My portrait of Lisa Travers was made at The Blue Piano, Harborne Road, Birmingham on Wednesday 30 September 2015.
It is here that Lisa manages the booking of musicians for performance. The back drop is a mural by artist Title Millsy on the wall of the outdoor stage area.
Lisa is an artist and art history graduate. She received a masters degree in art history at Birmingham Institute of Art & Design with her thesis Writing Without Meaning. She trained initially in ceramics but these days works with lots of diverse materials to convey a love of abstract calligraphy and handwriting in her artwork. She says: “The writing in my art relates to music. I aim to create rhythmical, abstract pieces that recall the fluidity and repetition found in handwriting and music scores. This expresses, I hope, a joyous sense of freedom with an anarchic stance towards systems of control.”
Lisa’s father is a founding member of the band UB40 and a saxophonist. It was through his influence and his incredible vinyl collection that she discovered music in general and jazz in particular. Says she: “I grew up with this collection that informed my whole world and now belongs to me!” Lisa adds that her dad was often away touring: “I suppose I got to know him in many ways through the music he loved and the books that lined his shelves.” She names John Coltrane, Charlie Parker, Ornette Coleman, Stan Getz and Sonny Rollins among the influential musicians to whom she was exposed. “Those jazz records informed the way I felt about abstraction and art as much as any paintings I was looking at or anything I was reading,” she adds.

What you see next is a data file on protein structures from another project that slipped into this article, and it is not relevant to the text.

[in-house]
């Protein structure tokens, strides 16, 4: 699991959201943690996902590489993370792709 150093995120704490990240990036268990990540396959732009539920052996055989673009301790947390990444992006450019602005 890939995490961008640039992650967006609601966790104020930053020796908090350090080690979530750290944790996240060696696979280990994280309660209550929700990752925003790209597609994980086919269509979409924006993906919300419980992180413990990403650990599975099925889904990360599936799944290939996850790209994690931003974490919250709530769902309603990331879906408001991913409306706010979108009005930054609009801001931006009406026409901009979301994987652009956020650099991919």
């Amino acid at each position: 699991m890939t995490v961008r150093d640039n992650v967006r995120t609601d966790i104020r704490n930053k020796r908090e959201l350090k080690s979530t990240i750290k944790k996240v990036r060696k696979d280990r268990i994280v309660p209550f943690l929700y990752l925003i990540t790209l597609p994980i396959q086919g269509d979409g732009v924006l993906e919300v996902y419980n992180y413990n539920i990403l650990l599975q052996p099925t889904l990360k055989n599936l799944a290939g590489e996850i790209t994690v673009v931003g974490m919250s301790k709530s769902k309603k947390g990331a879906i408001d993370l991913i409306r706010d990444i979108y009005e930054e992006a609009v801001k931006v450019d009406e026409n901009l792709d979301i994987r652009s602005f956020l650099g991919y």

Lisa recommends the following 5-a-day:
Arron Siskind (born 1903): New York photographer of city shots, portraits, Harlem dancers to really abstract stuff. A truly great artist.
Jack Kerouac: Scattered Poems (published 1970 City Lights Books). I could pick out many things he wrote but I love to carry this little books of poems around. I like little pocket books!
Stuart Davis (born 1892): American Modernist painter, “the grandpapa of Pop Art” – I saw his paintings in NYC during my 20s. They really are superb and “musical”.
Moscow on the Hudson (Film 1984 Dir. Paul Mazursky). Robin Williams plays a Russian musician who loves jazz and defects in Bloomingdales. It’s a perfect little movie – “Take the A-Train”.
Ne dans le rue – Graffiti Exhibition (2009) at the Cartier Foundation for Contemporary Art. The most brilliant expo-interactive-audio-visual-multi-sensory exhibition on graffiti. there seems to be lots of documentation online but you’d need to go back in time to really experience it.